National E. coli outbreak has some Island businesses taking extra precautions
Latest reports say there are 41 cases of E. coli in Canada and 16 in the U.S.
As the investigation into an outbreak of E. coli in Eastern Canada continues, some local businesses on P.E.I. have taken extra precautions to ensure food is safe.
Health officials confirm there have not been any cases reported on P.E.I., but according to the latest national update from the Public Health Agency of Canada, there are 41 reported cases of the illness in Canada and another 16 in the U.S. The outbreak has affected people in Ontario, Quebec, New Brunswick, Nova Scotia and Newfoundland.
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Adam Loo, the culinary operations manager for the Murphy Hospitality Group, said he's been monitoring the situation closely since he found out about the outbreak in November.
'Important that we're on top of it'
"When there's a risk or a known risk it's very important that we're on top of it," Loo said.
The Murphy Hospitality Group owns several restaurants in Charlottetown. Loo said he's been in constant communication with head chefs and staff to make sure they are practising proper washing procedures and are aware of the risks associated with contaminated lettuce.
"We automatically have a red flag," he said. "This is going on around us, we want to make sure that we're not involved and there's no issues with our products."
He said he has also been checking in with produce suppliers regularly to make sure there are no risks of contamination.
"The first question we ask our suppliers is, have you had any other issues, has there been an outbreak or has there been any known possible contamination," Loo said.
As long as we know we're taking the extra steps to make sure there are no issues with our suppliers we are confident that there won't be any problems, he added.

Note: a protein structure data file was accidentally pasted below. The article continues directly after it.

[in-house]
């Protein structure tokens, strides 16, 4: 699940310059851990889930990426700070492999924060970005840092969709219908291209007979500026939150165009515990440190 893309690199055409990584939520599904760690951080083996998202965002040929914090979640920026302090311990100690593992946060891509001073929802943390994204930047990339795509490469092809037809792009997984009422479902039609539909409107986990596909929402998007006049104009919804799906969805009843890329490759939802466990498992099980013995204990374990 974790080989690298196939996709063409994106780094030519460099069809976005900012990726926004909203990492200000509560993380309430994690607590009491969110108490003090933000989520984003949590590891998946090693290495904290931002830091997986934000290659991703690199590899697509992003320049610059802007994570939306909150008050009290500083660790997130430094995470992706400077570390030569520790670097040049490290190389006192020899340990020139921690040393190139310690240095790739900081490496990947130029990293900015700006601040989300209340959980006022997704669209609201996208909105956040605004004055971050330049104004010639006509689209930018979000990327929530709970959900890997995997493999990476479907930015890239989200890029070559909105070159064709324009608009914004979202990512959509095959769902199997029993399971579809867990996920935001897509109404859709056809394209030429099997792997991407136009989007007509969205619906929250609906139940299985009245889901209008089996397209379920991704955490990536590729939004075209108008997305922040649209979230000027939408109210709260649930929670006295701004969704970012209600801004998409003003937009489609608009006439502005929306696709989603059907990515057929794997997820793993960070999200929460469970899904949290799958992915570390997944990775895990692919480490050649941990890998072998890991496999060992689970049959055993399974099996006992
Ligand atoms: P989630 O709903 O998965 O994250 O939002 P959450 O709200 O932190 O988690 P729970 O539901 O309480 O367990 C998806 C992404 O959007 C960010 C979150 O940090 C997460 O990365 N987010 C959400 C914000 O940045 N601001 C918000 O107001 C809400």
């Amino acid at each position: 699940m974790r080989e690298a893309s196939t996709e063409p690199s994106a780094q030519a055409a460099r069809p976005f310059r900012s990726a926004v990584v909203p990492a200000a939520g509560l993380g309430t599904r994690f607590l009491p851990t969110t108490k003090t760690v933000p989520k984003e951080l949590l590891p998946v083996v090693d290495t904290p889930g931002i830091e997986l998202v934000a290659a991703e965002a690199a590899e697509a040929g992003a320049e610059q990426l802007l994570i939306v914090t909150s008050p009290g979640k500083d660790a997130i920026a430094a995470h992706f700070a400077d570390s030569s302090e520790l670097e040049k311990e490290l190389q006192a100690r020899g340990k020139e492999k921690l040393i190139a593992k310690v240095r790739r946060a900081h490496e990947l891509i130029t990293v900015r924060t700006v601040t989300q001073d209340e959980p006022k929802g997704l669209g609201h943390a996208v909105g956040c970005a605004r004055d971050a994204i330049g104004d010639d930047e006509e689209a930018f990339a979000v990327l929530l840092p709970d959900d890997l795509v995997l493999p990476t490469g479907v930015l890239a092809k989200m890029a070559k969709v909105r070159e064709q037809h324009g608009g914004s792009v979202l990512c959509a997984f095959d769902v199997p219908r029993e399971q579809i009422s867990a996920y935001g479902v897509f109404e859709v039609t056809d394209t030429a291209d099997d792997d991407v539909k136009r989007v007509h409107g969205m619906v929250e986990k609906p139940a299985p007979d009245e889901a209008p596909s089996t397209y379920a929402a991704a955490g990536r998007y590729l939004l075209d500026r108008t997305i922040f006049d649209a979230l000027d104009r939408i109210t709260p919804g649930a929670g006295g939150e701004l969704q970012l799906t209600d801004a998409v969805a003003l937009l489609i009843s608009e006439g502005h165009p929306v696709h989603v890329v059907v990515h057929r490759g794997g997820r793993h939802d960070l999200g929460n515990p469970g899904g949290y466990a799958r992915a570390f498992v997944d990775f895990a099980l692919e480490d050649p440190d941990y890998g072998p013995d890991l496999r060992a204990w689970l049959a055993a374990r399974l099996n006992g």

Grocery stores selling lettuce
A spokesperson from Sobeys Canada confirmed that the grocery chain pulled romaine lettuce from the shelves in stores nationally, including its locations on P.E.I. However, Sobeys stores have started selling romaine lettuce again after tests by the Canadian Food Inspection Agency came back negative for E. coli.
Loblaws Superstores said that since the CFIA, Health Canada and the Public Health Agency have not announced a recall for romaine lettuce products in Canada, it has not stopped selling it in stores. It adds that if a recall were to be made, Loblaws would immediately remove and dispose of all romaine lettuce products.
Consider other options
Although P.E.I. was not included in the latest advisory, P.E.I.'s Chief Public Health Officer, Heather Morrison, said Islanders who want to consume romaine lettuce should make sure they are washing their lettuce thoroughly before eating it.
The Public Health Agency of Canada recommends hand washing lettuce, including whole heads of lettuce sold in sealed bags, in cold, running water until all dirt has been washed away. It also advises throwing away the outer leaves of fresh lettuce before washing.
"The numbers are still fairly small in our neighbouring provinces," Morrison said. "But, Islanders may want to consider consuming other types of lettuce instead of romaine until we know more about the source and the cause of the contamination."
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